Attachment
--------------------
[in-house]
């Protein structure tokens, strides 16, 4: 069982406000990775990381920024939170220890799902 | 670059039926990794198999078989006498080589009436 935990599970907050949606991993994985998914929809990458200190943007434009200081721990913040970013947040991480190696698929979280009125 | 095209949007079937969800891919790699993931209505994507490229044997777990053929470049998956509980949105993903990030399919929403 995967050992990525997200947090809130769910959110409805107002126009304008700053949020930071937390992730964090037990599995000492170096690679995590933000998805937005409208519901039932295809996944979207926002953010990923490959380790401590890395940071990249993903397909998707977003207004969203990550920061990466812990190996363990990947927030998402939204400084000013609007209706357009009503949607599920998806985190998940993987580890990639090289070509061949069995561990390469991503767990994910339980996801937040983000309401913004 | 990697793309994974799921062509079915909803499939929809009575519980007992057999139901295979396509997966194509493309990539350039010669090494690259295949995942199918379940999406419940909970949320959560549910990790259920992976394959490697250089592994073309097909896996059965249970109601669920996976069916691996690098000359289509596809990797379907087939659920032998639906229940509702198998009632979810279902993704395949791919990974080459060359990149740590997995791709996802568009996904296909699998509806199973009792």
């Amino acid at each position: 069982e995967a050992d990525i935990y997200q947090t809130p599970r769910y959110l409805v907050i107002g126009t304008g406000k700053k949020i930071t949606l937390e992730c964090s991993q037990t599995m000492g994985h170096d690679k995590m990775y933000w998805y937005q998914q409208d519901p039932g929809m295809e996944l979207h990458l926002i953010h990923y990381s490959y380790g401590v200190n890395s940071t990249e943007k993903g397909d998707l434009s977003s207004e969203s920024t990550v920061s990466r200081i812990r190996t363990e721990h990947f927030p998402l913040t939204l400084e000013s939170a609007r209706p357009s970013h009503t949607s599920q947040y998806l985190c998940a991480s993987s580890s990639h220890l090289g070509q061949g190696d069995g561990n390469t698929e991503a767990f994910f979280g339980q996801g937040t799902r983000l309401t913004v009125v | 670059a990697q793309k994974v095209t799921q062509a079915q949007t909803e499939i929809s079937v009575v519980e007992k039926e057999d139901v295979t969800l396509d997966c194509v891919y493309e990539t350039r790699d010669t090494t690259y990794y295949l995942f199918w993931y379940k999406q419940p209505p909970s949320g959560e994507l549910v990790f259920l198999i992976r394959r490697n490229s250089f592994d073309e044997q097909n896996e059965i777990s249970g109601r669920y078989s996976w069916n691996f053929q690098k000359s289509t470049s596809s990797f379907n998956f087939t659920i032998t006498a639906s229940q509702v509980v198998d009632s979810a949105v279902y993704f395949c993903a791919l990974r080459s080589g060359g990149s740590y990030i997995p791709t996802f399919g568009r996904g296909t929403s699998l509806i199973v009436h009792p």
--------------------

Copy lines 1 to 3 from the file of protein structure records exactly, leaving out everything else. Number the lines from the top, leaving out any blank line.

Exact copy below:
[in-house]
């Protein structure tokens, strides 16, 4: 069982406000990775990381920024939170220890799902 | 670059039926990794198999078989006498080589009436 935990599970907050949606991993994985998914929809990458200190943007434009200081721990913040970013947040991480190696698929979280009125 | 095209949007079937969800891919790699993931209505994507490229044997777990053929470049998956509980949105993903990030399919929403 995967050992990525997200947090809130769910959110409805107002126009304008700053949020930071937390992730964090037990599995000492170096690679995590933000998805937005409208519901039932295809996944979207926002953010990923490959380790401590890395940071990249993903397909998707977003207004969203990550920061990466812990190996363990990947927030998402939204400084000013609007209706357009009503949607599920998806985190998940993987580890990639090289070509061949069995561990390469991503767990994910339980996801937040983000309401913004 | 990697793309994974799921062509079915909803499939929809009575519980007992057999139901295979396509997966194509493309990539350039010669090494690259295949995942199918379940999406419940909970949320959560549910990790259920992976394959490697250089592994073309097909896996059965249970109601669920996976069916691996690098000359289509596809990797379907087939659920032998639906229940509702198998009632979810279902993704395949791919990974080459060359990149740590997995791709996802568009996904296909699998509806199973009792």
């Amino acid at each position: 069982e995967a050992d990525i935990y997200q947090t809130p599970r769910y959110l409805v907050i107002g126009t304008g406000k700053k949020i930071t949606l937390e992730c964090s991993q037990t599995m000492g994985h170096d690679k995590m990775y933000w998805y937005q998914q409208d519901p039932g929809m295809e996944l979207h990458l926002i953010h990923y990381s490959y380790g401590v200190n890395s940071t990249e943007k993903g397909d998707l434009s977003s207004e969203s920024t990550v920061s990466r200081i812990r190996t363990e721990h990947f927030p998402l913040t939204l400084e000013s939170a609007r209706p357009s970013h009503t949607s599920q947040y998806l985190c998940a991480s993987s580890s990639h220890l090289g070509q061949g190696d069995g561990n390469t698929e991503a767990f994910f979280g339980q996801g937040t799902r983000l309401t913004v009125v | 670059a990697q793309k994974v095209t799921q062509a079915q949007t909803e499939i929809s079937v009575v519980e007992k039926e057999d139901v295979t969800l396509d997966c194509v891919y493309e990539t350039r790699d010669t090494t690259y990794y295949l995942f199918w993931y379940k999406q419940p209505p909970s949320g959560e994507l549910v990790f259920l198999i992976r394959r490697n490229s250089f592994d073309e044997q097909n896996e059965i777990s249970g109601r669920y078989s996976w069916n691996f053929q690098k000359s289509t470049s596809s990797f379907n998956f087939t659920i032998t006498a639906s229940q509702v509980v198998d009632s979810a949105v279902y993704f395949c993903a791919l990974r080459s080589g060359g990149s740590y990030i997995p791709t996802f399919g568009r996904g296909t929403s699998l509806i199973v009436h009792p």